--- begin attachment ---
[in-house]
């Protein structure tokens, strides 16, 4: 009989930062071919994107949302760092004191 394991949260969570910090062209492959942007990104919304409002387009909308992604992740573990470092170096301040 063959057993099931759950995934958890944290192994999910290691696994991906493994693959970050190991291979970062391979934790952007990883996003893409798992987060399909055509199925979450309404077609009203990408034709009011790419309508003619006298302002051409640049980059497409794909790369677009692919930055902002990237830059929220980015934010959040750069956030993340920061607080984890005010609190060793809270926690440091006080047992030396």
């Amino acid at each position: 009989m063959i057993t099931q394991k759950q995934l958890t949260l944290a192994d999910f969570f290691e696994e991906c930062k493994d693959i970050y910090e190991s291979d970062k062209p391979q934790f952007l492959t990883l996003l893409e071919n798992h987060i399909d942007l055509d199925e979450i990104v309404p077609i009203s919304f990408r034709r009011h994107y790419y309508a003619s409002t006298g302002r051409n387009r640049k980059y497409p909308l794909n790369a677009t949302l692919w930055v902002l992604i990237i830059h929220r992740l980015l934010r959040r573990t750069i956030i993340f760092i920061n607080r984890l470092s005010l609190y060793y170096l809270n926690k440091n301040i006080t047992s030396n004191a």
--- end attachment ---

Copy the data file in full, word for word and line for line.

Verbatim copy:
[in-house]
């Protein structure tokens, strides 16, 4: 009989930062071919994107949302760092004191 394991949260969570910090062209492959942007990104919304409002387009909308992604992740573990470092170096301040 063959057993099931759950995934958890944290192994999910290691696994991906493994693959970050190991291979970062391979934790952007990883996003893409798992987060399909055509199925979450309404077609009203990408034709009011790419309508003619006298302002051409640049980059497409794909790369677009692919930055902002990237830059929220980015934010959040750069956030993340920061607080984890005010609190060793809270926690440091006080047992030396």
């Amino acid at each position: 009989m063959i057993t099931q394991k759950q995934l958890t949260l944290a192994d999910f969570f290691e696994e991906c930062k493994d693959i970050y910090e190991s291979d970062k062209p391979q934790f952007l492959t990883l996003l893409e071919n798992h987060i399909d942007l055509d199925e979450i990104v309404p077609i009203s919304f990408r034709r009011h994107y790419y309508a003619s409002t006298g302002r051409n387009r640049k980059y497409p909308l794909n790369a677009t949302l692919w930055v902002l992604i990237i830059h929220r992740l980015l934010r959040r573990t750069i956030i993340f760092i920061n607080r984890l470092s005010l609190y060793y170096l809270n926690k440091n301040i006080t047992s030396n004191a």